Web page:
SSEN has outlined the key barriers and challenges in electric vehicle (EV) uptake for vulnerable and disable drivers in a new report.
Part of the Equal EV project, the report identified four key barriers to EV uptake. While these were similar to challenges identified by drivers in general – such as range anxiety and high upfront costs – the report shows the need for additional provisions and considerations to address accessibility and mobility barriers.
While range anxiety is a common concern, for disabled drivers there are additional concerns surrounding becoming vulnerable if their EV runs out of charge, and when it comes to the price of an EV there are additional barriers such as extra costs for modifications.
The other two key barriers identified were the different manufacturers and charging compatibilities, which require drivers to seek specific guidance and support and the accessibility of chargepoints. Considerations within that include the weight of cables, height of charging stations and suitability of parking arrangements.
SSEN has therefore suggested three areas for industry, manufacturers and operators to address. The first of these is implementing common regulation and standards in charging equipment available to reduce the number of incompatible and costly offerings.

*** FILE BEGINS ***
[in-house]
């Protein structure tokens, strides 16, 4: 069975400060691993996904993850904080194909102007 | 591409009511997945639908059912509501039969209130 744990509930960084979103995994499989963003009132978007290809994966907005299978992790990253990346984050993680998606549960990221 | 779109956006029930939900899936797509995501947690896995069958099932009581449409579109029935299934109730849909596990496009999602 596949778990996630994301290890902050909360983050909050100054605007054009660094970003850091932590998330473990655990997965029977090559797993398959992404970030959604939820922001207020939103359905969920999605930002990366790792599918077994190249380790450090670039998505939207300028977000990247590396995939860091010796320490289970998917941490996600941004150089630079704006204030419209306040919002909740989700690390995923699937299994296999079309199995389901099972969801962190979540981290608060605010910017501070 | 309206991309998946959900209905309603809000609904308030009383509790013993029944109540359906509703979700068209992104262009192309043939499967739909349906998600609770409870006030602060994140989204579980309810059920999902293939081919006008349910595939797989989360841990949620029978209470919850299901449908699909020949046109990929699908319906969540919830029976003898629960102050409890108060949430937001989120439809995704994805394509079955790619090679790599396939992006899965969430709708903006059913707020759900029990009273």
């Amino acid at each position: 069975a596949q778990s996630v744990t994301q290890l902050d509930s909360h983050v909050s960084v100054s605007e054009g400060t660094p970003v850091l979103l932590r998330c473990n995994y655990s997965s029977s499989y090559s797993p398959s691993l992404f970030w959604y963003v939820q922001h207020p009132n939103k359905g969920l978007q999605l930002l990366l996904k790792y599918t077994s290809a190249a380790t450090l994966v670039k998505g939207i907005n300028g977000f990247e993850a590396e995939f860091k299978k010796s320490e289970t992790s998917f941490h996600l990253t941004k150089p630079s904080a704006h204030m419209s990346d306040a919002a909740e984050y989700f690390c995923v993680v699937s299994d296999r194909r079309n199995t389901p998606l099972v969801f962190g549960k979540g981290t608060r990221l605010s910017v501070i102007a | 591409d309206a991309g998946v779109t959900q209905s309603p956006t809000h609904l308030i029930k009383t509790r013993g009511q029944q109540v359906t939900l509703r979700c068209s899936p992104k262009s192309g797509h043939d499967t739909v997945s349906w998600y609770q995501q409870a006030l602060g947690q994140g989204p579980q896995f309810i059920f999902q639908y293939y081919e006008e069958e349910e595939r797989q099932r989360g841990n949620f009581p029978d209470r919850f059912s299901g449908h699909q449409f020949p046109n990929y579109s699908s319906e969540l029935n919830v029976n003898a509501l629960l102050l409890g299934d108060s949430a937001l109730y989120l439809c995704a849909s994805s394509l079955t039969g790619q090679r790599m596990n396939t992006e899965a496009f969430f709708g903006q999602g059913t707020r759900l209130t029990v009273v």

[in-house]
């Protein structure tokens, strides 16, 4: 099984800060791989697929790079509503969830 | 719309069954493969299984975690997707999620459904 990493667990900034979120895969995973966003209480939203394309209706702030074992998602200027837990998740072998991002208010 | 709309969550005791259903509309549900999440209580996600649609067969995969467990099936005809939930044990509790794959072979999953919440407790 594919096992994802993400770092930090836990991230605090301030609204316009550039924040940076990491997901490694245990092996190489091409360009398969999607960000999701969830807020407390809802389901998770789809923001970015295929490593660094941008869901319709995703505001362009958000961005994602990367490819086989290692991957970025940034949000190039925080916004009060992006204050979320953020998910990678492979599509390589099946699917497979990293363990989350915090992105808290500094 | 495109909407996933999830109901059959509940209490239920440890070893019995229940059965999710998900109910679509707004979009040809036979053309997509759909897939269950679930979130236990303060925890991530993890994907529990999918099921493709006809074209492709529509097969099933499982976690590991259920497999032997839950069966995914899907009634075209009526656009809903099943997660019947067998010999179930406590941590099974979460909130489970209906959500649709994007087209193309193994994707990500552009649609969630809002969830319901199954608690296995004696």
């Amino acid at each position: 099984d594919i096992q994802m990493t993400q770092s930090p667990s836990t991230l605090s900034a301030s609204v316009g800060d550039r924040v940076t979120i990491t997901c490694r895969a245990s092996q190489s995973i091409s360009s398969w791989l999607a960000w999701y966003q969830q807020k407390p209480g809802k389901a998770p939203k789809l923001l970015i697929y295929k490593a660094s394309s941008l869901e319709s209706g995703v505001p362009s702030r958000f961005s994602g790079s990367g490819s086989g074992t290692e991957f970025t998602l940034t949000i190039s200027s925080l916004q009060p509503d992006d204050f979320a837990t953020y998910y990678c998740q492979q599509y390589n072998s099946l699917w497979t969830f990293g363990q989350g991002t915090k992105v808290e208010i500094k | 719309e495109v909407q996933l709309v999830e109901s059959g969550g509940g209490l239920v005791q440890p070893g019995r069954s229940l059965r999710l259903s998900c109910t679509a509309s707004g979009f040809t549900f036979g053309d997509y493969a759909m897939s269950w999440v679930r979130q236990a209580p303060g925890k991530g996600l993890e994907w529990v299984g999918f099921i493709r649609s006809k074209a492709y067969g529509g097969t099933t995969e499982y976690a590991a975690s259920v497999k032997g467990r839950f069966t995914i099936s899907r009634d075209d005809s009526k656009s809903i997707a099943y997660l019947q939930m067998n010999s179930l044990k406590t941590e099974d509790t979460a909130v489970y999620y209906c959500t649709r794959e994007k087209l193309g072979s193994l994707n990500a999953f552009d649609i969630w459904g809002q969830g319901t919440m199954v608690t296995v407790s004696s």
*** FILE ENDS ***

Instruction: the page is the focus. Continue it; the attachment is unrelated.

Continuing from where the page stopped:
Secondly, there should be common standards available at chargepoints such as designated parking spaces, dropped kerbs and equipment being accessible for disabled and vulnerable motorists.
Lastly, there is a need for collaborative action between industry, government, network operators and stakeholders in addressing these barriers.
How to improve the EV charging experience for disabled drivers has already found its way onto the government agenda, with the Department for Transport announcing its partnership with national disability charity Motability last month for the development of new accessibility standards for EV charging. The two have commissioned the British Standards Institute to develop the standards.
This followed Motability conducting a survey with Zap-Map in December 2020 that found that a third of disabled drivers have difficulties locating a suitable charger that could meet their needs.
SSEN’s report was produced alongside project partner Disabled Motoring UK through a literature review and interviews with disabled and vulnerable motorists, automotive industry experts and organisations.
The next phase includes bringing together different stakeholders such as automotive and chargepoint industry groups and manufacturers and national and local governments to identify opportunities, gaps and different stakeholder responsibilities.
Areas being examined within this include home charging, using EVs as a back-up power supply for a house, vehicle-to-grid export solutions and ensuring public chargepoints and chargepoint equipment are accessible.
The learnings from the project’s first phase are to be shared with industry stakeholders and the automotive industry, government and the energy sector.
Lisa Doogan, head of customer service and stakeholder strategy at SSEN: "With millions of blue badge holders throughout the UK, Equal EV is delivering key findings for how vulnerable and disabled motorists can be supported in the transition to EVs."